Private sector companies in Mexico are urging the new government to reconsider new oil and gas auctions as projects awarded during the previous administration continue to advance.
Earlier this month, Alberto de La Fuente, president of the Asociación Mexicana de Empresas de Hidrocarburos (AMEXHI), or the Mexican Association of Hydrocarbons Companies, met with the energy committee of Mexico’s senate to make their case.
De La Fuente said AMEXHI members expect to produce about 280,000 b/d of crude oil by the end of President Andrés Manuel López Obrador’s term in 2024, up from 31,000 b/d currently.
He warned, however, that this production will begin to fall starting in 2027 unless the government resumes upstream bid rounds.
De La Fuente highlighted that exploration and production (E&P)investments by the private sector have totaled $7.759 billion since the reform, and that the government take of income generated by the bid round contracts averages around 74%.
While the rounds remain suspended until further notice, projects already awarded through previous tenders are being developed, as shown by a series of investment approvals on Tuesday by upstream regulator Comisión Nacional de Hidrocarburos (CNH).
The CNH on Tuesday approved two multi-well exploration plans that call for combined investment of up to $246 million.
The plans were submitted by Jaguar Exploración y Producción 2.3 SAPI and Eni México S de RL de CV, which are subsidiaries of Jaguar Exploración y Producción and Eni SpA, respectively.
Jaguar obtained approval for a four-well exploration drilling campaign targeting four onshore natural gas prospects with combined prospective resources of 44.21 Bcf in the Sureste Basin near Villahermosa, Tabasco state.
Jaguar plans to invest approximately $20.46 million in the drilling program, which will take place between 2019 and 2020. Jaguar and partner Sun God Resources secured 11 of the 24 gas-rich blocks on offer through CNH’s Round 2.2 and Round 2.3 bidding process conducted in 2017.
At the same CNH session, Eni México secured approval for a shallow water exploration plan that would entail investment of $142.7 million between 2019 and 2023 under a base scenario, or up to $226.4 million during the same span under a contingent scenario.
The base scenario includes the drilling of two exploration wells, while the contingent scenario would add a third.
The plan pertains to the CNH-R03-L01-G-CS-01/2018 contract awarded to Eni and joint venture partner Lukoil Upstream Mexico S De RL de CV, via Mexico’s Round 3.1 tender in 2018. The latter firm is a subsidiary of Russia’s owned Lukoil.
Eni holds a 75% operating interest in the shallow water block off the coast of Veracruz state in the Sureste Basin, with Lukoil controlling the remaining nonoperated 25%.
Eni holds operating stakes in five E&P blocks in Mexico’s Sureste Basin. The farthest along in terms of development is shallow water Area One, awarded in 2015, where Eni plans to reach a production plateau of 90,000 b/d oil and 65 MMcf/d gas by 2021.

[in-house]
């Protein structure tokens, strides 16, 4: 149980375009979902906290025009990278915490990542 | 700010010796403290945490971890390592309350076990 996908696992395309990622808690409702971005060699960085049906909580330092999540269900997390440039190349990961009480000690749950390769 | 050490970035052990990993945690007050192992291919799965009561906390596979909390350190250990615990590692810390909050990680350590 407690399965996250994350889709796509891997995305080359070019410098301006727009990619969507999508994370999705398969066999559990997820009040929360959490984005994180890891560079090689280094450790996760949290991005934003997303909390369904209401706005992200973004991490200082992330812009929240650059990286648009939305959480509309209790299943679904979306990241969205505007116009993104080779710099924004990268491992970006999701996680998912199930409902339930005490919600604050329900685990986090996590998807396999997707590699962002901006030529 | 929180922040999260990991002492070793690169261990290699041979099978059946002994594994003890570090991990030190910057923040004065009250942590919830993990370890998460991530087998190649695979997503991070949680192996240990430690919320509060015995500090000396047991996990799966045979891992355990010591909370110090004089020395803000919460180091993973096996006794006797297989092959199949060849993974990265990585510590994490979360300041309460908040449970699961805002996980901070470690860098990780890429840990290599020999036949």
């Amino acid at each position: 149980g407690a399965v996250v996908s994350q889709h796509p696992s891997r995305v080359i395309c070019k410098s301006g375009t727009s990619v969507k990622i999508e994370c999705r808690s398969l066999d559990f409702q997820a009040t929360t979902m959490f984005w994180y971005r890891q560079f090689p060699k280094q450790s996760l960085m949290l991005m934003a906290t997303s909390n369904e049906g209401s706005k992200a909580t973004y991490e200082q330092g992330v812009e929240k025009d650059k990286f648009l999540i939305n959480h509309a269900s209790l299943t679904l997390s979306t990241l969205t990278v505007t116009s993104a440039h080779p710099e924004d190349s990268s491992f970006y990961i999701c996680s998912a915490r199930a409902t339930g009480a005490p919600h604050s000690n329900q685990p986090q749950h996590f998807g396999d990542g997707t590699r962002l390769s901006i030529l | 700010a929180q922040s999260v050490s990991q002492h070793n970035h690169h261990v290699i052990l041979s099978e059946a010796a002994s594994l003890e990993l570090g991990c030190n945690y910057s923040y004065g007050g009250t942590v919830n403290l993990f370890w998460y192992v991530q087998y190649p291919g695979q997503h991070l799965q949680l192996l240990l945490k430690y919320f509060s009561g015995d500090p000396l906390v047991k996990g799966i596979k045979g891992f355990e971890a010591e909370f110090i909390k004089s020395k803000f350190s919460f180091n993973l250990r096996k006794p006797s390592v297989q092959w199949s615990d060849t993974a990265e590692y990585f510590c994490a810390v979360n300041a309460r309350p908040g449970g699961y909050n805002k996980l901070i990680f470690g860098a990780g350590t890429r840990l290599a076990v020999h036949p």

BHP Gets Green Light For Trion Appraisal Well
CNH also gave the green light to BHP Billiton Petróleo Operaciones de México, S De RL de CC, a subsidiary of BHP, to drill the ultra-deepwater Trion-3Del delineation well at the Trion prospect in the Perdido Fold Belt.
BHP holds a 60% operating stake in Trion, with the remaining nonoperated interest held by Pemex Exploración y Producción (PEP), the upstream subsidiary of national oil company Petróleos Mexicanos (Pemex). BHP obtained its stake in Trion through a farmout tender conducted by Pemex in 2016.
The objective of the well is to evaluate the gas-oil contact at Trion, which primarily targets 34-degree and 36-degree API light crude.
CNH also approved the Popte-1EXP onshore exploration to be drilled by PEP, with the objective of striking 40-degree API super-light crude oil.
Renaissance Focused On Amatitlán Shale
In related news, Renaissance Oil Corp. said this month it has completed a 17-well drilling program at the Amatitlán block targeting the Chicontepec tight sand formations in the Tampico-Misantla basin in western Mexico. Renaissance and a local subsidiary of Lukoil share an integrated oilfield services (OFS) contract at Amatitlán, which is operated by Pemex.
In addition to the Chicontepec wells, Renaissance and Lukoil drilled a 3,500 meter (11,483 foot) appraisal well at Amatitlán testing the deeper Jurassic shale formations, which Renaissance has compared to the Eagle Ford Shale in South Texas.
“Renaissance and Lukoil are negotiating a development plan on the Amatitlán block for the commercialization of all prospective zones, with particular emphasis on the Upper Jurassic formations,” Vancounver, Canada-based Renaissance said.
“Negotiations include the migration of the Amatitlán [services contract] into a contract of exploration and extraction, pursuant to the constitutional amendments of Dec. 20, 2013, reforming the Mexican energy industry.”
López Obrador has expressed opposition to hydraulic fracturing, but has not pursued a formal ban of the drilling technique.